SERMON: The Stone Which the Builders Rejected

Eric Carswell
Wed Mar 26 21:38:11 UTC 1997

The Stone Which the Builders Rejected
by Rev. Eric H. Carswell

        The stone which the builders rejected 
        Has become the chief cornerstone.  
        This is the Lord's doing.  
        And it is marvelous in our eyes (Psalm 118:22,23; Mark 12:10-11).

The Lord knows what it is like to be rejected, neglected, or merely
politely tolerated.  In all that He does, He has the long-term happiness of
individual human beings in mind.  There is not one word of revealed truth
that doesn't have this goal ultimately in mind.  Each image, each law, each
rational concept that He has given to us looks to our happiness.  On the
last night of His mortal life, He told His disciples:  "These things I have
spoken to you that My joy might be yours, and that your joy may be full"
(John 15:11).  The sadness of His life is that too often His words have
been merely tolerated, neglected, or outright rejected.  The parable of the
wicked vinedressers was directly addressed to the members of the Lord's
audience who had rejected and perverted the essential truths of the Old
Testament and would soon by crying for His crucifixion.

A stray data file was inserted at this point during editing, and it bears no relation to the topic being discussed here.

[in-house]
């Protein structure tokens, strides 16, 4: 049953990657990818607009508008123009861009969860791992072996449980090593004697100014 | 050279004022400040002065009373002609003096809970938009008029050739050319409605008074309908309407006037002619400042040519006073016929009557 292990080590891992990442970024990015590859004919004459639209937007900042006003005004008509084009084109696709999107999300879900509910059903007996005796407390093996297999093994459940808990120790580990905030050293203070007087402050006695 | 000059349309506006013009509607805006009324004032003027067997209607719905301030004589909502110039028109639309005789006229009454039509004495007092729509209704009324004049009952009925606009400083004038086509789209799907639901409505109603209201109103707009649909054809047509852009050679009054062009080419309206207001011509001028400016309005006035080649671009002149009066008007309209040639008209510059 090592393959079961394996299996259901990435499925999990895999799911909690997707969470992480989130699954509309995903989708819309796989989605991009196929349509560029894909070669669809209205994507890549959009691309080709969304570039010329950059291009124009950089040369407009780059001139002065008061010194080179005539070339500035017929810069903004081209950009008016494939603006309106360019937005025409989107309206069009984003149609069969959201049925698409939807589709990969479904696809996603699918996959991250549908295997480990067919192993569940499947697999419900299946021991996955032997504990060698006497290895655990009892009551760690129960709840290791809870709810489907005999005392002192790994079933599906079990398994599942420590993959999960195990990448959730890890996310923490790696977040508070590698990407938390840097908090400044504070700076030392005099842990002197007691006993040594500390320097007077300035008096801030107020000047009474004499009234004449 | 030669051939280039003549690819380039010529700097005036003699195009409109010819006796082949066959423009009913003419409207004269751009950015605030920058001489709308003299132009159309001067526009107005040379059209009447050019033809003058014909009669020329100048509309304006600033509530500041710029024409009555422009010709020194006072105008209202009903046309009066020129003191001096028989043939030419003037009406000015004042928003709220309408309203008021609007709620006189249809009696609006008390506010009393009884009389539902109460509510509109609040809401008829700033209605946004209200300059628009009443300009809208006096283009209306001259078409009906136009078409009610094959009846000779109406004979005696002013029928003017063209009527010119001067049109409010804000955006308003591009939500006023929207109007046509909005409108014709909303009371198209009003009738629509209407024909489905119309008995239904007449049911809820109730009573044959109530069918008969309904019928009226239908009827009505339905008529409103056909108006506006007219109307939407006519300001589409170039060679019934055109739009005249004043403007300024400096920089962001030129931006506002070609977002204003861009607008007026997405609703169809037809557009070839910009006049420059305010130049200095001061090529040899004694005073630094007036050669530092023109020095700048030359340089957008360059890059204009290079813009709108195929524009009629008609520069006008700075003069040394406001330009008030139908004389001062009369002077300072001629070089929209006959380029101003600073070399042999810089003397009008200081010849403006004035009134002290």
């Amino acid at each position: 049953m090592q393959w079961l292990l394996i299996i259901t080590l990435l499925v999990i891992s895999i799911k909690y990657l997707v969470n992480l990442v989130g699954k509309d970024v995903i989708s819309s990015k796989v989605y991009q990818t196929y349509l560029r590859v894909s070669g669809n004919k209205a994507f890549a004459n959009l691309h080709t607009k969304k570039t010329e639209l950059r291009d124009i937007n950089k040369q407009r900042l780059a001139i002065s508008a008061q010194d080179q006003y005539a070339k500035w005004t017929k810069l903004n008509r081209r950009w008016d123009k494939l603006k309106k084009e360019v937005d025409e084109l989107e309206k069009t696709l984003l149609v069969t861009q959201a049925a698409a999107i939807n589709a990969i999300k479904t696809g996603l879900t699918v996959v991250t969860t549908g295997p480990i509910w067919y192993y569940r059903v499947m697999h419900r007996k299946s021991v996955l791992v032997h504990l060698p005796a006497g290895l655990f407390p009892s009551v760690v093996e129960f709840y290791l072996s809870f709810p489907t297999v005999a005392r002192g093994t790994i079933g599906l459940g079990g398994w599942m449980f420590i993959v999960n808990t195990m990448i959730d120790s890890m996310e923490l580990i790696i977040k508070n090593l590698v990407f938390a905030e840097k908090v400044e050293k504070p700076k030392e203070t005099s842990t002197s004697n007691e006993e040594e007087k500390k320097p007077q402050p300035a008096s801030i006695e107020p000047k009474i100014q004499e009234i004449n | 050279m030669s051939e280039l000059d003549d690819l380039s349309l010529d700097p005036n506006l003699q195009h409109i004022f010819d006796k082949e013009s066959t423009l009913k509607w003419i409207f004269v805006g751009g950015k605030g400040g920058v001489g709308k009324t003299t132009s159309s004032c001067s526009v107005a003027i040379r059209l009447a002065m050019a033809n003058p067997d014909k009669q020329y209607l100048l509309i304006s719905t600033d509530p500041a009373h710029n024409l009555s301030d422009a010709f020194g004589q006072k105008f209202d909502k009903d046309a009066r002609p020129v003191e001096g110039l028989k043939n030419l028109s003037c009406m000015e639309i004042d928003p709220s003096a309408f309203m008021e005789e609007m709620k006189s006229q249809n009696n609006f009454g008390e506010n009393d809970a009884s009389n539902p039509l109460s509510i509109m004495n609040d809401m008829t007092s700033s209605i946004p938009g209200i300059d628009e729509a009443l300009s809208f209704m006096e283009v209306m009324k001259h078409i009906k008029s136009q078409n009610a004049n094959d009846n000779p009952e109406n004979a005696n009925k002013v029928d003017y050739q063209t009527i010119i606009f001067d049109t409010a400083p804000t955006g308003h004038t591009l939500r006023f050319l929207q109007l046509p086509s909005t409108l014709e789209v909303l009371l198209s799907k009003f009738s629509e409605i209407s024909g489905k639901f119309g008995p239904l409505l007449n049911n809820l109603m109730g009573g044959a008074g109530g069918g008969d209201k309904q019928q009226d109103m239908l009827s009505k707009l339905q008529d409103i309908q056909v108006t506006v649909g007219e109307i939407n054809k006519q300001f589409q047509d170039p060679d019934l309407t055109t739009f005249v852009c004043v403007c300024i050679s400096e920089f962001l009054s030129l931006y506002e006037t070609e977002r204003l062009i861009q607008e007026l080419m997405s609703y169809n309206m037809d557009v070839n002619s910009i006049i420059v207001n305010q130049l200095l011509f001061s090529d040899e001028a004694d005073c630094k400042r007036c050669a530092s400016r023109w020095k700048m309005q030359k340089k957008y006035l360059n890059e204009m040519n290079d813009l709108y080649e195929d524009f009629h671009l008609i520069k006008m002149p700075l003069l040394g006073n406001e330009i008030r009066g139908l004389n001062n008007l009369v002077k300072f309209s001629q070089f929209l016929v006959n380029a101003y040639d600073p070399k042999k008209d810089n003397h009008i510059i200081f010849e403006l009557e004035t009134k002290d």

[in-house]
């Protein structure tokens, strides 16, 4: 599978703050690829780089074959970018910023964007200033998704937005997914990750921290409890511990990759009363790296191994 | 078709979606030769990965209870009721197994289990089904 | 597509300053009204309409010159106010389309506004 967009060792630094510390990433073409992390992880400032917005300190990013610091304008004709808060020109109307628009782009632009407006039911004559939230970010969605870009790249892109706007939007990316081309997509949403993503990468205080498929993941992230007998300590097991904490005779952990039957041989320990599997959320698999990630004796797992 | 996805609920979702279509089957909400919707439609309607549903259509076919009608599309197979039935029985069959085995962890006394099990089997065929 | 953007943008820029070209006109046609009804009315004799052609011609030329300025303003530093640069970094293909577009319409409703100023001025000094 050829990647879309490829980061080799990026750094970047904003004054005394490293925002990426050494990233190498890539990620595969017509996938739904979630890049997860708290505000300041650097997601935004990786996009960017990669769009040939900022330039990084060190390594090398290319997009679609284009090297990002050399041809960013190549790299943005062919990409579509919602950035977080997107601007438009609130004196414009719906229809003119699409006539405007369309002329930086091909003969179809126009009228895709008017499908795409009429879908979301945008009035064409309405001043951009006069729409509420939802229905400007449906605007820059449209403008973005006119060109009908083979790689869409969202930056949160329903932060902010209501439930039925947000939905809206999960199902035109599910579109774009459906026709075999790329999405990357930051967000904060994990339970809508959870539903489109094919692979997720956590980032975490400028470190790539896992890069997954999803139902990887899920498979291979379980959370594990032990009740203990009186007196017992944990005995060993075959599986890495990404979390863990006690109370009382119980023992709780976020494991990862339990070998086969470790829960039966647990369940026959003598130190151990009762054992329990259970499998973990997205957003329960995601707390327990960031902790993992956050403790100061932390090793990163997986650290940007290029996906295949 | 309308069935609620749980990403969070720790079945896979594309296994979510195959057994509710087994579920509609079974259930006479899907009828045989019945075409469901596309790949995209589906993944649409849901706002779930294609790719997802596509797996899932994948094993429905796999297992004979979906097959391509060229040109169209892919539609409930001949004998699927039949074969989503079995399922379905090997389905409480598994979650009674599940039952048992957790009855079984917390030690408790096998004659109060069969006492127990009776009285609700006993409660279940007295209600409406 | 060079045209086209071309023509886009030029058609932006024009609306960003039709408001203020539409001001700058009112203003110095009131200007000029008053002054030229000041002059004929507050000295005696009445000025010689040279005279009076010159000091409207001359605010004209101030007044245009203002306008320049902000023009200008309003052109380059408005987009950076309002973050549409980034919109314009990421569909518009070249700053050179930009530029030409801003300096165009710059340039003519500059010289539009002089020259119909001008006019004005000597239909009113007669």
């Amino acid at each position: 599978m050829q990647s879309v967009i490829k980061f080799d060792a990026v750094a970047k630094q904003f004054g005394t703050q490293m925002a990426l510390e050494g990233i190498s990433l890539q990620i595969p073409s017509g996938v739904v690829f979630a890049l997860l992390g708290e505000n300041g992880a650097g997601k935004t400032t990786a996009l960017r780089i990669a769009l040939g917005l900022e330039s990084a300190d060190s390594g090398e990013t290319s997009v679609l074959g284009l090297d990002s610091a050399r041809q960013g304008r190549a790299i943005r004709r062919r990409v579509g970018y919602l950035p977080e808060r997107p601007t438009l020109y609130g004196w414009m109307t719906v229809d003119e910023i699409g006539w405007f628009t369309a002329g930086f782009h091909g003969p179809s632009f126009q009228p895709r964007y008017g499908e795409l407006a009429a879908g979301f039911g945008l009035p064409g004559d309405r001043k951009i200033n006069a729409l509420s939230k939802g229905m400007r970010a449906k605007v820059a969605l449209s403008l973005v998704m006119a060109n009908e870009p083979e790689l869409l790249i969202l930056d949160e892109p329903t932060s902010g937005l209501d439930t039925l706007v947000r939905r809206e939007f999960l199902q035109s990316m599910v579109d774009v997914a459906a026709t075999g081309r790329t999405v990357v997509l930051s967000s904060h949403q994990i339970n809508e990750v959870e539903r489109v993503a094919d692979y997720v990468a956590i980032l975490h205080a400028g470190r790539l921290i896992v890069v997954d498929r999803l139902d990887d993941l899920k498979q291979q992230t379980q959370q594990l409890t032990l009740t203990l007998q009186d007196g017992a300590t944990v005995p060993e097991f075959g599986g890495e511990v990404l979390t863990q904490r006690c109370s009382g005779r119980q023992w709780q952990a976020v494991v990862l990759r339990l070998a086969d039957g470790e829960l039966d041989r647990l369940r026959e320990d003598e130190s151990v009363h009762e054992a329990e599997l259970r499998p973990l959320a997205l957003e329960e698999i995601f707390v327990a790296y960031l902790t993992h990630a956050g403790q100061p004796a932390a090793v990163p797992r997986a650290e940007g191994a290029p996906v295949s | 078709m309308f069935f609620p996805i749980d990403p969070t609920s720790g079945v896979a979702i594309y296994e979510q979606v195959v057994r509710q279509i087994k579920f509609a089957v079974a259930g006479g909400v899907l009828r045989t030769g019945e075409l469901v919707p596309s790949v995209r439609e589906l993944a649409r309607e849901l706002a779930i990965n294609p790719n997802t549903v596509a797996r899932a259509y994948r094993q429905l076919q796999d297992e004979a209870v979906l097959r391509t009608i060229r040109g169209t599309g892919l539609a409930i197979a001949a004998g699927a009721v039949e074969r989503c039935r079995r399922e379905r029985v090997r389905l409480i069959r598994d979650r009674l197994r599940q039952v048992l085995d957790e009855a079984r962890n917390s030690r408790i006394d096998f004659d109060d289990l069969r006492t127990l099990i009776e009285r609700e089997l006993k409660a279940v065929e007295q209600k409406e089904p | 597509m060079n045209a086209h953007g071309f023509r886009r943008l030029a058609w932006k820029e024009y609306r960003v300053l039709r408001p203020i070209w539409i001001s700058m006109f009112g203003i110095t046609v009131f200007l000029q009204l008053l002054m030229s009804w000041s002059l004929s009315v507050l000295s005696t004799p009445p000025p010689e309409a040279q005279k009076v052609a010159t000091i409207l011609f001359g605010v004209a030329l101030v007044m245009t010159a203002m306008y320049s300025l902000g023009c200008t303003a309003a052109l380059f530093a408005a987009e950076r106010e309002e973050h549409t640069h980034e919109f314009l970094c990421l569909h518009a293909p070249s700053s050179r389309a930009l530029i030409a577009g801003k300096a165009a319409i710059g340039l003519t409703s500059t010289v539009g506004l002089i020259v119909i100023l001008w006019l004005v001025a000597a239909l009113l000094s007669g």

The vineyard that the man planted represents the Lord's Church on earth. 
Its qualities describe how the Lord has provided it with everything it
needs to lead people to happier and more useful lives.  In the parable, the
goal of the vineyard was the harvested and processed crop.  The primary
thing that the Church is supposed to produce within our lives is genuine
charity in our hearts, minds, and lives.  That is what the Lord calls us
to, and all that stands in the way He warns us against.

At vintage-time, the owner sent a servant to receive some of the fruit. 
This servant represents the Lord knocking at the door of a persons's mind
calling on him or her to do what is good, merciful and just.  Many times
each day, we have opportunities placed before us to make decisions about
how we will serve others.  The Lord comes to a person of the Church with
the hope that he will choose to do what is truly good.  It is not uncommon